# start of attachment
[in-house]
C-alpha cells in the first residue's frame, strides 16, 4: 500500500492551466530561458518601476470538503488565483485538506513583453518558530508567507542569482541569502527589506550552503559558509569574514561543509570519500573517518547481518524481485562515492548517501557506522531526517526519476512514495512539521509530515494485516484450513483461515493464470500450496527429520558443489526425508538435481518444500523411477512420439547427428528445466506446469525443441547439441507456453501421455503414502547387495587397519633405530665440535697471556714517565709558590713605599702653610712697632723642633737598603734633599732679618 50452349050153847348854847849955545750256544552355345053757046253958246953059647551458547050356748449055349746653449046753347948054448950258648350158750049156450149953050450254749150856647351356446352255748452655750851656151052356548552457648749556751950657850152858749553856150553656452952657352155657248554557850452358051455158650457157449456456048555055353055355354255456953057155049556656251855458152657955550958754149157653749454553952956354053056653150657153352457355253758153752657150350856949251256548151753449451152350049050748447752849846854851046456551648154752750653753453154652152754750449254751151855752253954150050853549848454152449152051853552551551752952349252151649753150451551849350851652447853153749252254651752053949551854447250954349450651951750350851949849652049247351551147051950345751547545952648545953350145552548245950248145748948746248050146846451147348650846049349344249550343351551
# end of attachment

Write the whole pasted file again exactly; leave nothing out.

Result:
[in-house]
C-alpha cells in the first residue's frame, strides 16, 4: 500500500492551466530561458518601476470538503488565483485538506513583453518558530508567507542569482541569502527589506550552503559558509569574514561543509570519500573517518547481518524481485562515492548517501557506522531526517526519476512514495512539521509530515494485516484450513483461515493464470500450496527429520558443489526425508538435481518444500523411477512420439547427428528445466506446469525443441547439441507456453501421455503414502547387495587397519633405530665440535697471556714517565709558590713605599702653610712697632723642633737598603734633599732679618 50452349050153847348854847849955545750256544552355345053757046253958246953059647551458547050356748449055349746653449046753347948054448950258648350158750049156450149953050450254749150856647351356446352255748452655750851656151052356548552457648749556751950657850152858749553856150553656452952657352155657248554557850452358051455158650457157449456456048555055353055355354255456953057155049556656251855458152657955550958754149157653749454553952956354053056653150657153352457355253758153752657150350856949251256548151753449451152350049050748447752849846854851046456551648154752750653753453154652152754750449254751151855752253954150050853549848454152449152051853552551551752952349252151649753150451551849350851652447853153749252254651752053949551854447250954349450651951750350851949849652049247351551147051950345751547545952648545953350145552548245950248145748948746248050146846451147348650846049349344249550343351551